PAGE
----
Where did the inspiration for KINK HAUS first come from?
I went to Berlin seeking out this sense of self that I felt like Berghain captured. It's supposed to be this realm of where you can be yourself and anything goes. It's just a free world. So, I was really excited to go experience that in Berlin. I went to the front door, and I got turned away right off the bat. I guess I just didn't have the look. I learned that they have this door policy that is very pretentious in a way and doesn't let certain people in, and yada yada yada. With that disappointment, I turned that into a positive for myself, and just created what I thought I would see had I gone in there. That was the start of the snowballing from there. It just became a bigger and a bigger project.
It kind of ended up being this immense journey of self expression from that. I created this non-binary world where anything goes, and no fucks are given. It feels really free. It feels really welcoming in a very rollercoaster kind of way. And it tackles a lot about how I got to this point and what I was like when I was a kid. And just the trials and tribulation of getting at where I am today. And being that I'm so gay, it tackles a lot of those issues.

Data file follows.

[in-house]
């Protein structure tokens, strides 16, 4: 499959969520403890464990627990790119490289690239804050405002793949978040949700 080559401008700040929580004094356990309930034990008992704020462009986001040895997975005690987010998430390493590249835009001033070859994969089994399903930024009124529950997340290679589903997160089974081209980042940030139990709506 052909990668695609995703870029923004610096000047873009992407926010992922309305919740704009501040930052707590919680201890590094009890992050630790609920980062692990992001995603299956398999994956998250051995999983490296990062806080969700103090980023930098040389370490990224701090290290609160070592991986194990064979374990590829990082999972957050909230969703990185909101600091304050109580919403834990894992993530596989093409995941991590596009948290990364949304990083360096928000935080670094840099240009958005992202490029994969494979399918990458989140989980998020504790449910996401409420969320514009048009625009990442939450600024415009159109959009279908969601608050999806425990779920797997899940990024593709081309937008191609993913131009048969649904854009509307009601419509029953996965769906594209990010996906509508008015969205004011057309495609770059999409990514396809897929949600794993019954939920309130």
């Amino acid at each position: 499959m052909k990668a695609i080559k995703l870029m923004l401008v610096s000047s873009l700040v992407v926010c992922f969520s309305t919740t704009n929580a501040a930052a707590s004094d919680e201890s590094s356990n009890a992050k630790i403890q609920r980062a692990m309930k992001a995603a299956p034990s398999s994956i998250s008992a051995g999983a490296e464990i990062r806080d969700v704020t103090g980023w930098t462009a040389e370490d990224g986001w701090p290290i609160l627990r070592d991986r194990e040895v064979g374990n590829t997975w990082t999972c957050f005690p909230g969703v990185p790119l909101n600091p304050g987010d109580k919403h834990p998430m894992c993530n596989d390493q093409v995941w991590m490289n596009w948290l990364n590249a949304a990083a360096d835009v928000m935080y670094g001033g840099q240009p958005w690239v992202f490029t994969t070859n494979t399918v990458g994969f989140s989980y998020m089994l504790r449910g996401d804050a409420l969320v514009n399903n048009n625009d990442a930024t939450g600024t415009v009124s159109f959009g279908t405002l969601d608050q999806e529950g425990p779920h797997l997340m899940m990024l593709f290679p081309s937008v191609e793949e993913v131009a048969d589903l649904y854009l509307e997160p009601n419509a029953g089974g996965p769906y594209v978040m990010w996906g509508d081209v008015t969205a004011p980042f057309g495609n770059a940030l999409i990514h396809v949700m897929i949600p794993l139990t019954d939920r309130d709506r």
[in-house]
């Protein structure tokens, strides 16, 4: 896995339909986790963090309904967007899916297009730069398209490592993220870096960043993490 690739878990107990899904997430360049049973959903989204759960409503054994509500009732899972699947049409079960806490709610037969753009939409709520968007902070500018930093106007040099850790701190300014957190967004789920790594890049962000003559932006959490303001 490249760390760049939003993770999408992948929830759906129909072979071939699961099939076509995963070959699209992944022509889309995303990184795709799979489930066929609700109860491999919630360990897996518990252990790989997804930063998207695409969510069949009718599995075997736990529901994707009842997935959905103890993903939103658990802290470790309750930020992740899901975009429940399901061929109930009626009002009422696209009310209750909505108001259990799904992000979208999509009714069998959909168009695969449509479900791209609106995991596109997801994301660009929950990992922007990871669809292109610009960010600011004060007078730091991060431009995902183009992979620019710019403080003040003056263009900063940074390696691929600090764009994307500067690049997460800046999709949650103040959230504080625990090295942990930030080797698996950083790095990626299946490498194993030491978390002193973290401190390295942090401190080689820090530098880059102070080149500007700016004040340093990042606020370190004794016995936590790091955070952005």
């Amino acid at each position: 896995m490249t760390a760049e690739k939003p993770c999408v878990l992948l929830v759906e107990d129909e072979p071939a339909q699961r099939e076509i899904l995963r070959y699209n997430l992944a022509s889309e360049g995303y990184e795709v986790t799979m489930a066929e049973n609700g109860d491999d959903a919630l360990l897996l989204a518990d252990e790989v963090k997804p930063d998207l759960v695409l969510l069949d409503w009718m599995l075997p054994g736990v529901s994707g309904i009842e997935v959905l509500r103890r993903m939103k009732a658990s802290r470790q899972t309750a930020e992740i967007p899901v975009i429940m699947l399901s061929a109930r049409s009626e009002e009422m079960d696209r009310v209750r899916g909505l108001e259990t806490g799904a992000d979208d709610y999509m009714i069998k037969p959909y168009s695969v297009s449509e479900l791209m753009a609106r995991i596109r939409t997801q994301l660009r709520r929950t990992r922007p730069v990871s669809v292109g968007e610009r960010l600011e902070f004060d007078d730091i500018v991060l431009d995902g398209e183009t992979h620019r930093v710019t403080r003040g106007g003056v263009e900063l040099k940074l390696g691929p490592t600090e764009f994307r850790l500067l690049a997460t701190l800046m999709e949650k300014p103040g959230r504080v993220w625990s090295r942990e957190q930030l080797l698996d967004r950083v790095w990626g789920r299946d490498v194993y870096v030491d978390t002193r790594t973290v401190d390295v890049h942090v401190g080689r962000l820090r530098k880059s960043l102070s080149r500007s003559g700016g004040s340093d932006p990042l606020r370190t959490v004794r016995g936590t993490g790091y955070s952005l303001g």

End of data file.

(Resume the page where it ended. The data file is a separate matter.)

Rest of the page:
When you do your shows, you do everything, right? You do the costumes. You do the sets.
Yeah, I've been spending all day just building this club in their basement. I stared it last week, and I have 16 days to build it into something. I do all of the artwork. I just recently got a lighting designer and a set designer, but for the most part, what you see down there is my creation.
So you have this experience of mounting work in Philadelphia, and now you're doing work in New York. Is there a difference between the art and LGBTQ communities of the cities?
I think Philadelphia is an amazing place to work on your craft and to hone in on your craft and to develop it. And New York City is a great place to showcase because people want to see art. Philadelphians are more likely to go to a Phillies game than they are to opera. So, there's a totally different feel. In New York, you walk outside and there's this drive and desire, and you feel like people want to see you. So, that's really amazing.
The gay community is a lot different. Everybody seems a lot more distant here. Philadelphia's just so small and everybody is such a tight knit community, especially in the gay community. That has its ups and it definitely has its downs, but New York feel like you're in this massive sea of people and you just cross your fingers that somebody's gonna notice you.
What do you hope people take away from your show?
It's important for artists to express themselves openly and to live authentically because a lot of people have a very difficult time doing that, whether it's the jobs they take on or the life they take on. This is me creating to the fullest. And with that, you take away this idea that you can also live out to your fullest. Through expressing myself and exploring myself through this show, it gives people the opportunity to think that they can do that for themselves, too. I think people really see that and they really take that away.